1) The age of the protagonists.  Okay, so the narrator in The Winter Prince is 27 or whatever.  In fact, it’s the teenagers in the book that the reader really cares about—the narrator’s 14-16 year old siblings and his relationship with them.  In The Sunbird, where the hero is a little younger than a teen, and in Code Name Verity, where the heroines are a little older than teens, their age doesn’t get mentioned.  The implication is that they are teens, or close to it—and also, that teens reading the books will relate to these characters in spite of the slight difference in age.  This is not only an authorial decision but an editorial one.  In crafting the book, we are consciously aiming it at teen readers—giving them characters they can relate to because of their age.

2) The emotional maturity of the protagonists.  There are a couple of themes that resonate throughout my books and, I think, throughout all YA fiction, and one of these is that the heroes or heroines have to mature in some way.  The events of the book help them or force them into growing up.  In a true YA novel, the main characters will be changed forever by the end of the book.  This isn’t necessarily true of ‘adult’ fiction.  To my mind, the change ought to be for the better in teen fiction—even in fiction where the ending is bleak, the protagonist should have had the opportunity to grow somewhere along the way.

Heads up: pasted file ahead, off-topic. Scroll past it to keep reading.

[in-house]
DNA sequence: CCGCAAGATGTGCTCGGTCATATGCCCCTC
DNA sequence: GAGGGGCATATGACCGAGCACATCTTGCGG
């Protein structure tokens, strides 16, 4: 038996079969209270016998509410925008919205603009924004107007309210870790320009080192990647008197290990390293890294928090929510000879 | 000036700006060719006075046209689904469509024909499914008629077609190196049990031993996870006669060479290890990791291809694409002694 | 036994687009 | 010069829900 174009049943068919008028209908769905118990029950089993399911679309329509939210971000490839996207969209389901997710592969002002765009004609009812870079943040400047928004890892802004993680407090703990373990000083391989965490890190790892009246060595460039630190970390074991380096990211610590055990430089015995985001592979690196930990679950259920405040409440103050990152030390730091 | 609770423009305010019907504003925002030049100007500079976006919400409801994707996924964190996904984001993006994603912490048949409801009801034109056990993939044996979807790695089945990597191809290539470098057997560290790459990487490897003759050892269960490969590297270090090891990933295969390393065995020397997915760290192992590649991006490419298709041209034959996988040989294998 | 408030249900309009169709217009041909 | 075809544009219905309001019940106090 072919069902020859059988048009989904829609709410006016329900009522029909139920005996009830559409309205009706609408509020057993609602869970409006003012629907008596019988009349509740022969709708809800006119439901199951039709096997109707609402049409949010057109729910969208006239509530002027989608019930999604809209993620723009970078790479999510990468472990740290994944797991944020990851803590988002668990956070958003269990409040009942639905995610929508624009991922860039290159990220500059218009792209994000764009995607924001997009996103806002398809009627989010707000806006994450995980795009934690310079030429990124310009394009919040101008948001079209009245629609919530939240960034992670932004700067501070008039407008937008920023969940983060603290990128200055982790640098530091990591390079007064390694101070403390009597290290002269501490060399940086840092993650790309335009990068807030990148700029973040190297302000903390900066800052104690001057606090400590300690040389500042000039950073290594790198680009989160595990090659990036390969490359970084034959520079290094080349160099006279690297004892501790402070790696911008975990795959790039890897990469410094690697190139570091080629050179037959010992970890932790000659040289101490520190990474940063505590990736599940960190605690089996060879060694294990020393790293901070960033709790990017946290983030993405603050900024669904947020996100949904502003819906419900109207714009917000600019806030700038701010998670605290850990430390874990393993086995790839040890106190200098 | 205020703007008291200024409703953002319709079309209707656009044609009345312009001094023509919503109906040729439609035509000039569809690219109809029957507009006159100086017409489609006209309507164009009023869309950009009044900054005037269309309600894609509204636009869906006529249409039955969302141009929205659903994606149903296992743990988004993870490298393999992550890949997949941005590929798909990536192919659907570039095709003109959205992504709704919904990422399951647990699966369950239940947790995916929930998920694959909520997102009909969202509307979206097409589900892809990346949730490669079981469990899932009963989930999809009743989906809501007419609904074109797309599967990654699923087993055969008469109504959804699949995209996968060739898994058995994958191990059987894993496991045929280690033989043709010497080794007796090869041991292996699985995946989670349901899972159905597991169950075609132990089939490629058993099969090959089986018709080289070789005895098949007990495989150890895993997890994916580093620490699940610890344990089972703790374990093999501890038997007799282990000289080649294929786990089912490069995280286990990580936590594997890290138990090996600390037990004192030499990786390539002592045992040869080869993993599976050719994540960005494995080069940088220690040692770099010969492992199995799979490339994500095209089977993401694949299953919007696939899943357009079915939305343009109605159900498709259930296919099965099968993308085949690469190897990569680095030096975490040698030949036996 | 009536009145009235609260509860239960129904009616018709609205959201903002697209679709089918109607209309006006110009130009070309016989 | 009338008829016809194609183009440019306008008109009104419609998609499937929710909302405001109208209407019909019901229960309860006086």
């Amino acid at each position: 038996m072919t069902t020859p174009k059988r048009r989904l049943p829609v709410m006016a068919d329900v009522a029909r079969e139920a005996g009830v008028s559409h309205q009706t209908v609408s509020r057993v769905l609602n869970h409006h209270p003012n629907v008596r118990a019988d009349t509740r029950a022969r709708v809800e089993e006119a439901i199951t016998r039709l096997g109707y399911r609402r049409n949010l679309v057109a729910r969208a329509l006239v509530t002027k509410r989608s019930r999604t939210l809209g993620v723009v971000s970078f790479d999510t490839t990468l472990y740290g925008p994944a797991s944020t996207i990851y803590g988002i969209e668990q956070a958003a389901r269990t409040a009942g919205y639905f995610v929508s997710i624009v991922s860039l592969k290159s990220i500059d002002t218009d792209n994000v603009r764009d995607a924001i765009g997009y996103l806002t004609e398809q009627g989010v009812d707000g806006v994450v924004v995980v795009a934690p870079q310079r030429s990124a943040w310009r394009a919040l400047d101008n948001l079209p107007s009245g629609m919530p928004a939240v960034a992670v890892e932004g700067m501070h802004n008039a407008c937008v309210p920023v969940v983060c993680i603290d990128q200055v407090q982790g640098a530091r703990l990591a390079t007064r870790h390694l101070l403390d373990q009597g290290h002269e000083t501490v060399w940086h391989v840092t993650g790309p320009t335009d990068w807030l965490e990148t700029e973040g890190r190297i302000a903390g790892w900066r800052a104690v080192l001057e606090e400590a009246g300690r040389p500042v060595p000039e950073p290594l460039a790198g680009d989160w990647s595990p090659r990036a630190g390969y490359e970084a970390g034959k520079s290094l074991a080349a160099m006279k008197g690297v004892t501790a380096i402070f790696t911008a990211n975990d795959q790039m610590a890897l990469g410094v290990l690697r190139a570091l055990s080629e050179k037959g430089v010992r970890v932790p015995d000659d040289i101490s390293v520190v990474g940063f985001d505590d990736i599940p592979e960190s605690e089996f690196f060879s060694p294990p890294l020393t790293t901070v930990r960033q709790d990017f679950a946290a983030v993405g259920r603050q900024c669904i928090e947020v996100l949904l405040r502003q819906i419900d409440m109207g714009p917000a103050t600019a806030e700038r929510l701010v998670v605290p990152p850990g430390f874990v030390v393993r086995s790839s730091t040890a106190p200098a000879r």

3) The acquisition of skill.  This is also key, I think, to teen fiction: the characters are thinking about What They’re Going To Be When They Grow Up.  In an adult novel, that’s no longer necessary, and in a book for younger readers, they’re not yet worrying about this.  So figuring out who you are and what you’re best at, and how you’re going to use that in later life, is critical to teen fiction.